Another View: Using KML

Since 2003, the Arnold Bernhard Library at Quinnipiac University has been working in partnership with the Kerry County Library in Ireland to digitize handwritten records of the workhouse managers in Killarney during the Famine years. The digital project was meant to enhance the work the library has provided in its Irish Famine Collection, An Gorta Mor. The digital records were recently installed on a CONTENTdm site at During a CONTENTdm session at the 2008 American Library Association conference, a session coordinator mentioned that an Iowa librarian had found a way to link placemarks on Google Earth back to their original digital content. Since our library has substantial content related to specific geographic locations in New England and Ireland, this seemed like a worthwhile project for us to undertake as well.

First Steps

Weeks later, I was still wading through the tutorials provided by Google. To add a placemark, I had to create a KML (Keyhole Markup Language) file for each project. KML is a form of XML. The files contain a description of the project, a link to display a photograph, and the coordinates to assign to the placemark. The problem, though, was that most of the tutorials in Google described more complicated projects than my own, such as creating an overlay showing all of the crash sites in the Bermuda Triangle. To help me build the files, I just needed a simple template. I never found anything that quite fit, so I created my own, which you can find at You need to copy/paste the code into a text editor such as Wordpad, add your own data, image links, and coordinates, and save it with a KML file extension. If you have Google Earth loaded, clicking on the resulting file icon will open the program and take you to the destination along with your added content.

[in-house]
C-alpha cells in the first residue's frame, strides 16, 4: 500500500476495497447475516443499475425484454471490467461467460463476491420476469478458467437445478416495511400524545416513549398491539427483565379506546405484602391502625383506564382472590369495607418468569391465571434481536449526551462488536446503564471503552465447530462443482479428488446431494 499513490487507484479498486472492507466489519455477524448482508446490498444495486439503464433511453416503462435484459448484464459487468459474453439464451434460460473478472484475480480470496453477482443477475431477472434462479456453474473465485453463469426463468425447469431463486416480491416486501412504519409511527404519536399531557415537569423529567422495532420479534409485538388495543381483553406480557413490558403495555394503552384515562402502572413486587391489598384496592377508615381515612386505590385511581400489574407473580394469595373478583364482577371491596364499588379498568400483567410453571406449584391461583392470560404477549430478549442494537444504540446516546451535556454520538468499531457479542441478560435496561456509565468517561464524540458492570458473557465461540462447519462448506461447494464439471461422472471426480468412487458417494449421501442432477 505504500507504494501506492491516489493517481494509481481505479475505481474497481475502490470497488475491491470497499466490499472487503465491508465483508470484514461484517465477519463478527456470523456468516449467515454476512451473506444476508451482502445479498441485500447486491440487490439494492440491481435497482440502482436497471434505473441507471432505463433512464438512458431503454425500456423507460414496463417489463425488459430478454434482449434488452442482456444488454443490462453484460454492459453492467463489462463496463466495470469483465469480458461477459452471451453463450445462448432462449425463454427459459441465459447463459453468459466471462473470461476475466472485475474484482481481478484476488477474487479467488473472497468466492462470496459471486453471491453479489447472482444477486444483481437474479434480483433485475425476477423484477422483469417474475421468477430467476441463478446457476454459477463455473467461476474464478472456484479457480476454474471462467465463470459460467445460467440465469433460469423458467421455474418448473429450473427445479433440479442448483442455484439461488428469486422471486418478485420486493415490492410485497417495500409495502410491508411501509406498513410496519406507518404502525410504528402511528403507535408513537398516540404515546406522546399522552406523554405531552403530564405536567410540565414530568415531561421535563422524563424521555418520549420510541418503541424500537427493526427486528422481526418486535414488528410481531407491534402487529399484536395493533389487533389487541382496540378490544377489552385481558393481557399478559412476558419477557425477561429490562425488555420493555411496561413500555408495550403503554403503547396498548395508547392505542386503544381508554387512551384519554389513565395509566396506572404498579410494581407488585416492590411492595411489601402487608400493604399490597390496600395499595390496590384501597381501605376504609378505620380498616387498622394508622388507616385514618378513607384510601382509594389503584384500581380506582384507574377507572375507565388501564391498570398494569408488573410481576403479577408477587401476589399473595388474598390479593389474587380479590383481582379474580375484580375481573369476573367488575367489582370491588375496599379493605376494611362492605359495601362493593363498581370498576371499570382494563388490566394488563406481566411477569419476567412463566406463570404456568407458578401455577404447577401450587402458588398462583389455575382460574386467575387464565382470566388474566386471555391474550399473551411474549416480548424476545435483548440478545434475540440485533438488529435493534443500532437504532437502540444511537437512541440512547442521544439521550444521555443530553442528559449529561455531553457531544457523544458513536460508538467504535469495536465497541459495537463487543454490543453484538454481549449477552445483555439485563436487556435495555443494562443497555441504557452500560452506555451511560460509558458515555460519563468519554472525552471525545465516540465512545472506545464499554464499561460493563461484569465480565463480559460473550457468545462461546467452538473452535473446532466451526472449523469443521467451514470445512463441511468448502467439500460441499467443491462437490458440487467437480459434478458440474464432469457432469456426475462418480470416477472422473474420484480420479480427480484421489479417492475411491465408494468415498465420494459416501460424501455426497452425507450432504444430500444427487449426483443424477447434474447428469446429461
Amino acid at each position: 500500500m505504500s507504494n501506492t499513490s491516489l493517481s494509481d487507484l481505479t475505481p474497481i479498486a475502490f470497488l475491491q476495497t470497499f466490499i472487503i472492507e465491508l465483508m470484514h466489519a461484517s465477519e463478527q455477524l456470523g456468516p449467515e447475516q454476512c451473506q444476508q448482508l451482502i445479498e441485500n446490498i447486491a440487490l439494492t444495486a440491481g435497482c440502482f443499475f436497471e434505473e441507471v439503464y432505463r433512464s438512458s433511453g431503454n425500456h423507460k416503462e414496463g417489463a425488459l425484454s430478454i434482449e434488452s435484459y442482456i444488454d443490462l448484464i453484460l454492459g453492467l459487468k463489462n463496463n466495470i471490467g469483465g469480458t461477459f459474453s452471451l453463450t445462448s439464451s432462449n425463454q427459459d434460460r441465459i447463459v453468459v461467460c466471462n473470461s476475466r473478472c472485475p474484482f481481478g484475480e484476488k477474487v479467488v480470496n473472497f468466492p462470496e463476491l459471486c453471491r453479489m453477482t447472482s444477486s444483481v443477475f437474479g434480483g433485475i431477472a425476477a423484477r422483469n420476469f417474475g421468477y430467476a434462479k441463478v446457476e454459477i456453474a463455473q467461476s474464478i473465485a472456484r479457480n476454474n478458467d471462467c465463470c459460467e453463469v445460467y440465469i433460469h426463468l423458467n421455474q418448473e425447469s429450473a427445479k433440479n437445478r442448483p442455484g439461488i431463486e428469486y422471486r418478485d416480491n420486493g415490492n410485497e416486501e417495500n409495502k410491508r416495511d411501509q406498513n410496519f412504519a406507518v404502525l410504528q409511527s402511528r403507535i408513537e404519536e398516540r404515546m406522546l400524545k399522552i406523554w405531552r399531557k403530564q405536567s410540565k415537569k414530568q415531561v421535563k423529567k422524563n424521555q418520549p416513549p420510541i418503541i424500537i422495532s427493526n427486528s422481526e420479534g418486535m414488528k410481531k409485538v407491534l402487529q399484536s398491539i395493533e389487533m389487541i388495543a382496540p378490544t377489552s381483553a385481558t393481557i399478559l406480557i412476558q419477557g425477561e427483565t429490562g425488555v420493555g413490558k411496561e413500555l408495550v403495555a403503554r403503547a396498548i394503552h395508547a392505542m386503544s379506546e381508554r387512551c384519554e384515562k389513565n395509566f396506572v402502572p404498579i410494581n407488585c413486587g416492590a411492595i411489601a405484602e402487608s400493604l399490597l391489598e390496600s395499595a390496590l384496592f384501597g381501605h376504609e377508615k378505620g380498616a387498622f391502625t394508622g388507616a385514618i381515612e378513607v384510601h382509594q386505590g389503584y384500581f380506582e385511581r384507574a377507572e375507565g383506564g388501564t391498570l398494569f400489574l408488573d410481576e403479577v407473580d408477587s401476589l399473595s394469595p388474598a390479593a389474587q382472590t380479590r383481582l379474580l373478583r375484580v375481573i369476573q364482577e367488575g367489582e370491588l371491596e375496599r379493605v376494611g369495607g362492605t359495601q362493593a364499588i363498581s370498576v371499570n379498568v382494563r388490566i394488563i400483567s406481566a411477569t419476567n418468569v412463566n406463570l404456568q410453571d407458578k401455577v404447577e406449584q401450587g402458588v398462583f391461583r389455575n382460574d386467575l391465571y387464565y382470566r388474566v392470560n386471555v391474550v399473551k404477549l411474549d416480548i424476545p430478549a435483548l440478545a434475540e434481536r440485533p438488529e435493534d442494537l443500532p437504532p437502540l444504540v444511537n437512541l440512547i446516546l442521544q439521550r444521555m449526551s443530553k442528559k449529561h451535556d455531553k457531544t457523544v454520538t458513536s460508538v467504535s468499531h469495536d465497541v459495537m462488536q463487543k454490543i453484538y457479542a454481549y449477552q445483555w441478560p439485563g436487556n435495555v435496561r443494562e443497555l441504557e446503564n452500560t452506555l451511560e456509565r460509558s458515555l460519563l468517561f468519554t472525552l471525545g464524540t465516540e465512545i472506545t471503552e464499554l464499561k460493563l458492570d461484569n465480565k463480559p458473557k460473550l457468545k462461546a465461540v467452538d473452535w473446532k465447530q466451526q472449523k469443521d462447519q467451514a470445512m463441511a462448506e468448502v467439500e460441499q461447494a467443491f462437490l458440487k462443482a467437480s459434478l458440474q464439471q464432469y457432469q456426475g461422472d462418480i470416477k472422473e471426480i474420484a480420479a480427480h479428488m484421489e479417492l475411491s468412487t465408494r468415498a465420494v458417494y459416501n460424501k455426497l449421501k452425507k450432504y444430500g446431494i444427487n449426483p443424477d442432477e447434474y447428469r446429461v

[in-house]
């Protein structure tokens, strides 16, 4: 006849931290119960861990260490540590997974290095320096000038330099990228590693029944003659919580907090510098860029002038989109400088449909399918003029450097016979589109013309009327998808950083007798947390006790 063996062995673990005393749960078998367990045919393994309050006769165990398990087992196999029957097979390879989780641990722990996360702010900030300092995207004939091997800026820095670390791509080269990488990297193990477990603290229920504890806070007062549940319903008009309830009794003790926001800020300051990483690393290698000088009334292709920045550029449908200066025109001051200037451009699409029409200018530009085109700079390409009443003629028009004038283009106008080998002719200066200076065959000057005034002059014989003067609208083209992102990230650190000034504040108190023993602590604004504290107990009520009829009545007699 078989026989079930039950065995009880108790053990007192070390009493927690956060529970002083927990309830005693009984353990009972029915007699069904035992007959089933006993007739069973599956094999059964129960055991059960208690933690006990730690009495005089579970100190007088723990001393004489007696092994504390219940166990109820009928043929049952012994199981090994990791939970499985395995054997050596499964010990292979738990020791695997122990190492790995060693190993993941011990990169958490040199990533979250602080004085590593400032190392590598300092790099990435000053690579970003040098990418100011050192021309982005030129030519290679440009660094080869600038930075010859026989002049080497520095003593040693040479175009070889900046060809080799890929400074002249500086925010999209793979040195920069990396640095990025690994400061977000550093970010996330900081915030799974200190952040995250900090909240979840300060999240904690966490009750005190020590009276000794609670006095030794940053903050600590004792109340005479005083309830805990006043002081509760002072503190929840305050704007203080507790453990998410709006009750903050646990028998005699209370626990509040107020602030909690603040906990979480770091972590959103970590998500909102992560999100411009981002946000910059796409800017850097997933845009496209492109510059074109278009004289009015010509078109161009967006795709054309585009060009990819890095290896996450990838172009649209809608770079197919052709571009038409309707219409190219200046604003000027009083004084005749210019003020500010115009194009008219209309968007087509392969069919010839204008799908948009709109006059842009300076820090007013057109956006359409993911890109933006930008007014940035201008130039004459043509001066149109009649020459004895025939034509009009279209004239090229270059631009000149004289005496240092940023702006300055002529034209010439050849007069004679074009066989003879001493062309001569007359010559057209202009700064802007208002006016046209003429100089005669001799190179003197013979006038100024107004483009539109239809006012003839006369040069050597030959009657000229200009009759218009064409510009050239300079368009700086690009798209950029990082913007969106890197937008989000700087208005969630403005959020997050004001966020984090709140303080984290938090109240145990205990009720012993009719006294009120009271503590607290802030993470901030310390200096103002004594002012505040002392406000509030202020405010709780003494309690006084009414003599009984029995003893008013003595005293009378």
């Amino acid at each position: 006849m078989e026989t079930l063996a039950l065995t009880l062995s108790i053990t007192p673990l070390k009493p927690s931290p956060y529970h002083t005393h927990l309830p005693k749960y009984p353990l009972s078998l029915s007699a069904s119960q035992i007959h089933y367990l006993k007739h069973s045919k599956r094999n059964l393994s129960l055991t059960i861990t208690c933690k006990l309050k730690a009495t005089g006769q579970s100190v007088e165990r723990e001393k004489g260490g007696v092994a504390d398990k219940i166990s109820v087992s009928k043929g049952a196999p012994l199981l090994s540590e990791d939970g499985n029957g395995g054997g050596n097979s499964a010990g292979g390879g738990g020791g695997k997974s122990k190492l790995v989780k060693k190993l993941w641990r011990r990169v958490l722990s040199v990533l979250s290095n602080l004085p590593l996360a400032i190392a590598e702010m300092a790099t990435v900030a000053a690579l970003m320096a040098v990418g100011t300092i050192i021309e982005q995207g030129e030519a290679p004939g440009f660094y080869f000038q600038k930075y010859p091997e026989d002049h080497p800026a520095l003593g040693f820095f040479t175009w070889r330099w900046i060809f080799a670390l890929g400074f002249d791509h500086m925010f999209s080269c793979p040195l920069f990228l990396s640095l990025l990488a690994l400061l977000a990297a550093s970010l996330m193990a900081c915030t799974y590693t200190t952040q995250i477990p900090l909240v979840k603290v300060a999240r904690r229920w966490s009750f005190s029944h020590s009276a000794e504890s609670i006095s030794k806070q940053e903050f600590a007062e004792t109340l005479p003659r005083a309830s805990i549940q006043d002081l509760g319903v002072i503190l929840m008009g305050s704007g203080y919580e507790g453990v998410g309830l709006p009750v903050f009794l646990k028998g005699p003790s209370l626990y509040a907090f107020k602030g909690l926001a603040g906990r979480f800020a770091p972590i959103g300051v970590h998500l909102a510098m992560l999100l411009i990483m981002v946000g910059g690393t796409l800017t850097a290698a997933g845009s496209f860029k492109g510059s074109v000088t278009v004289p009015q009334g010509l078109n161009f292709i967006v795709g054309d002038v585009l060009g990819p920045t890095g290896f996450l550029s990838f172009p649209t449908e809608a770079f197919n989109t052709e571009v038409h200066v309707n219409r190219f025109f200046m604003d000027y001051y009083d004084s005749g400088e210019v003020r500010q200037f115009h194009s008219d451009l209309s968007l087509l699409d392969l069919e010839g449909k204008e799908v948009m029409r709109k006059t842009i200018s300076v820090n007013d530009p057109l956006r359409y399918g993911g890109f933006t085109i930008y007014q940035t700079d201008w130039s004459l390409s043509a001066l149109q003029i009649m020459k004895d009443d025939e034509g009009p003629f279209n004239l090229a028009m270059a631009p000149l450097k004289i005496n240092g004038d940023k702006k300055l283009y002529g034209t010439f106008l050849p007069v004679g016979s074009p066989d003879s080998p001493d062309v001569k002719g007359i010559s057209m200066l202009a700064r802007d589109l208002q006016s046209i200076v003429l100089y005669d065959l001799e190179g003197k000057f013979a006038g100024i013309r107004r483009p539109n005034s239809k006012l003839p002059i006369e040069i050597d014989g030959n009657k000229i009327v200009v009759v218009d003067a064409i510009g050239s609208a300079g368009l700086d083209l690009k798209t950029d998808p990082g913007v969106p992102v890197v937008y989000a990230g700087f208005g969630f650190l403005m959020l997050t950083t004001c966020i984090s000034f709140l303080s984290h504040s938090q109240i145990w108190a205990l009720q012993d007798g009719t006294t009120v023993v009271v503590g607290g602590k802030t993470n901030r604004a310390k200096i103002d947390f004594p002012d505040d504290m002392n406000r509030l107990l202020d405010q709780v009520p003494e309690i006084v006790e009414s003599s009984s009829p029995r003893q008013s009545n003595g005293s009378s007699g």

Out in the world

Once I had created and collected the files, I needed to let Google know my KML files were ready for display. According to the tutorials, you must go through a five-step process to mount the files on your server, add more files that point to them, and coordinate the effort in your Google Webmaster account. After that, you wait a month or two for approval. Once approved, contributed KML map projects can be found by searching in Google Maps and Google Earth's Gallery. To figure out the submission process, I joined the helpful Google Groups forum for new KML developers. Queries and posts there are patrolled by experts who always answer promptly. I asked the community if my placemarks would eventually show up on everyone's Google Earth by default, and I was told that they would not. However, I was also told that if I joined the Google Earth Community and got my KMLs accepted there, they would automatically display to anyone who had checked the Gallery/Google Earth Community option. This was the best advice yet. The Google Earth Community exists on two levels. There are two sets of forums based on various topics, one moderated and one where anyone can post. In August, I posted a message to the open history board about my library's projects in Irish Famine History. By attaching my KML file, this automatically generated icons linking to the placemark in Google Earth and Google Maps. Within a half hour, it was seen by a site administrator and transferred to the moderated section of the forum. On just that first day, my file was viewed by more than 100 people. This caused an immediate surge in visitors to our Irish Famine site, Eventually, it should be picked up by Google and added to the Gallery layer. To see the full KML project in Google Maps, go to —Terry Ballard ( is Automation Librarian, Arnold Bernhard Library, Quinnipiac University, Hamden, CT